Third Room

Third Room; image via its website

When Hodgson demoed Third Room to me, it reminded me of the demo of Croquet that I saw back in May — another web-based virtual world. The two products have obvious things in common; both are built on WebGL, Three.js and Rapier. Hodgson also said the original vision for Croquet, conceived by David A. Smith and Alan Kay back in the 1990s and early 2000s, was an inspiration for Third Room.

“Conceptually, this [Third Room] is quite similar to the original Croquet vision that Alan Kay and co came up with, back in the day, of Smalltalk objects which are distributed over the network, and you basically have an infinite canvas for building richer experiences. And honestly, it was quite an inspiration for doing it this way.”

An upcoming new feature of Third Room is an in-world editor, which will enable developers to directly manipulate virtual objects inside Third Room itself. In other words, a separate authoring environment won’t be required. This project is still in its early stages though; for the meantime, Third Room is using Unity to author worlds and has published an exporter to support this.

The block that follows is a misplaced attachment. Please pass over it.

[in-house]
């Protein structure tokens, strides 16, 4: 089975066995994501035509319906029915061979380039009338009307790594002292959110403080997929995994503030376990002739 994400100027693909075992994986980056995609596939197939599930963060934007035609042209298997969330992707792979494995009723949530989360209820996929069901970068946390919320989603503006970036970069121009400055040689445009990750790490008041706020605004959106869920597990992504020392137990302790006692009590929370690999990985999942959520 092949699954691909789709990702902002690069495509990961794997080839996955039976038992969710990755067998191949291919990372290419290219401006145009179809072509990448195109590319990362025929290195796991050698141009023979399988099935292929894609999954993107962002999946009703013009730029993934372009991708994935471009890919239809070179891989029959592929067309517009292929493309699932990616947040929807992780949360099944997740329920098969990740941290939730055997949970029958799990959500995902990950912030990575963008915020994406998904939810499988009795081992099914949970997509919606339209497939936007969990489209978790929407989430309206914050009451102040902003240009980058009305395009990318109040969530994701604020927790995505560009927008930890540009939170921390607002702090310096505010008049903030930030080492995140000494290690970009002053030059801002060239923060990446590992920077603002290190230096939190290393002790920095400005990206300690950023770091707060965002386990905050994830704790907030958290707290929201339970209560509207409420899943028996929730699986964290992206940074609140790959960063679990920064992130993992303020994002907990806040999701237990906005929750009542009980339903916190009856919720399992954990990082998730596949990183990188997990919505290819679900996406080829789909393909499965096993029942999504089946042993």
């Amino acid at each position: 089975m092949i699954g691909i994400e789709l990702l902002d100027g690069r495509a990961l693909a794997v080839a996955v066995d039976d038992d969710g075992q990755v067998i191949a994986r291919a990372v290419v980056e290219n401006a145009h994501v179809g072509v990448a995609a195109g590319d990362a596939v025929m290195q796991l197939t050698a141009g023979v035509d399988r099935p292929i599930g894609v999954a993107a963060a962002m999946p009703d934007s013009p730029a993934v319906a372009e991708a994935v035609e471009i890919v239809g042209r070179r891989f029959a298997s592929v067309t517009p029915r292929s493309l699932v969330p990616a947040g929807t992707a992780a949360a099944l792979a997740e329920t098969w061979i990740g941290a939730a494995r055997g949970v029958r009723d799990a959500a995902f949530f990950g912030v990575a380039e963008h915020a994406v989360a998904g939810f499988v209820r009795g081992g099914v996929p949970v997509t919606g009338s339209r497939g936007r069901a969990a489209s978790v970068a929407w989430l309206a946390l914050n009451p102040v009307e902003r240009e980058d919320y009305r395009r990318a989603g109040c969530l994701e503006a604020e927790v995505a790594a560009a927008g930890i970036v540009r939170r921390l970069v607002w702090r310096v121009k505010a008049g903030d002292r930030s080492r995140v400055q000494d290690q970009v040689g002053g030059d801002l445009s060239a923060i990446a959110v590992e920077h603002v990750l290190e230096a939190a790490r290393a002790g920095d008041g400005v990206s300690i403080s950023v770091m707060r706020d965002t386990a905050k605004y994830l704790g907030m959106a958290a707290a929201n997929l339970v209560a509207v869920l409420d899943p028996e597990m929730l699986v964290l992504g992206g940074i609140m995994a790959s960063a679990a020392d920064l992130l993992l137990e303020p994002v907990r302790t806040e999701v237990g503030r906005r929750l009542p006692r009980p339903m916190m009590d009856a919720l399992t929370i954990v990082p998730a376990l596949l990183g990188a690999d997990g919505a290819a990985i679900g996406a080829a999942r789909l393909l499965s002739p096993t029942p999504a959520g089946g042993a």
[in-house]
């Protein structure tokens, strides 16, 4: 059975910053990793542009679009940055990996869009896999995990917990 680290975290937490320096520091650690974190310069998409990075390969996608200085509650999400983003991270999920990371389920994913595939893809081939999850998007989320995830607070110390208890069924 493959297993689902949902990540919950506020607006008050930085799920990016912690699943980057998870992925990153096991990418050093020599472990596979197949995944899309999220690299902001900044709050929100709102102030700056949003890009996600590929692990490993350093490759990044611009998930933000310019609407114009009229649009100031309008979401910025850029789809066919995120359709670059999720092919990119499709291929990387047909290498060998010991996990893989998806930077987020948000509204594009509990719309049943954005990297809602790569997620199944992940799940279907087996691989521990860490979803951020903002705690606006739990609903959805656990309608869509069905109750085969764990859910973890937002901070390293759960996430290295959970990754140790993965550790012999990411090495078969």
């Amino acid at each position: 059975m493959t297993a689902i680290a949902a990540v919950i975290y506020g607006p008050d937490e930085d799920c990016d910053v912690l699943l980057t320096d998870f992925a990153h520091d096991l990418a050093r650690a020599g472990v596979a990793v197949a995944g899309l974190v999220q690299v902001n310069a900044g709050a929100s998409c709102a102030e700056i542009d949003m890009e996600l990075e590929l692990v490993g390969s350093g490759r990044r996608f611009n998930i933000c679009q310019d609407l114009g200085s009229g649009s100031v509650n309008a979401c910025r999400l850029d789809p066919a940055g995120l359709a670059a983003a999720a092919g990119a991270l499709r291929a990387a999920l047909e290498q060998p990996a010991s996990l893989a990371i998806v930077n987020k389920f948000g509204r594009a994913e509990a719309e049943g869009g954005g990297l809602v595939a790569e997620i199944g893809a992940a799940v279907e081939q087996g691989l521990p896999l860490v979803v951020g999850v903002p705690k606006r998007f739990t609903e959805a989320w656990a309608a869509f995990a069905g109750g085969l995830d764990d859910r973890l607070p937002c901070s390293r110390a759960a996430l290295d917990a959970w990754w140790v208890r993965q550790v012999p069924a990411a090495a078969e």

Croquet’s approach is to have a separate IDE called the Microverse IDE — although this too has an “in-world text editor.”

UGC for the Metaverse

One of the unknowns in the metaverse is how ordinary people will create content in it — a.k.a. user-generated content (UGC). In today’s web, people use blogs and social media apps like Facebook, YouTube and TikTok to create content. There’s been a lot of chatter this year that generative AI software will enable people to easily create 3D content for use in the metaverse. That may well happen, but in the meantime, the Matrix team is working on its own solution for Third Room.

Hodgson wants the in-world editing controls in Third Room to be used to create UGC. His colleague Robert Long is running this project.

“We’re currently hard at work on this,” he said, “using Wasm sandboxes as the underlying execution environment for UGC, with QuickJS as one UGC scripting environment layered on top (or alternatively Rust, Zig, C, or anything else that can compile down to Wasm). The sandbox will expose at least a scenegraph API to let the UGC manipulate the glTF that makes up the world directly.”

Hodgson says Third Room will be releasing the scenegraph API as an open standard, “tentatively called WebSceneGraph or WebSG.” He added that it won’t be specific to Third Room or the Manifold game engine.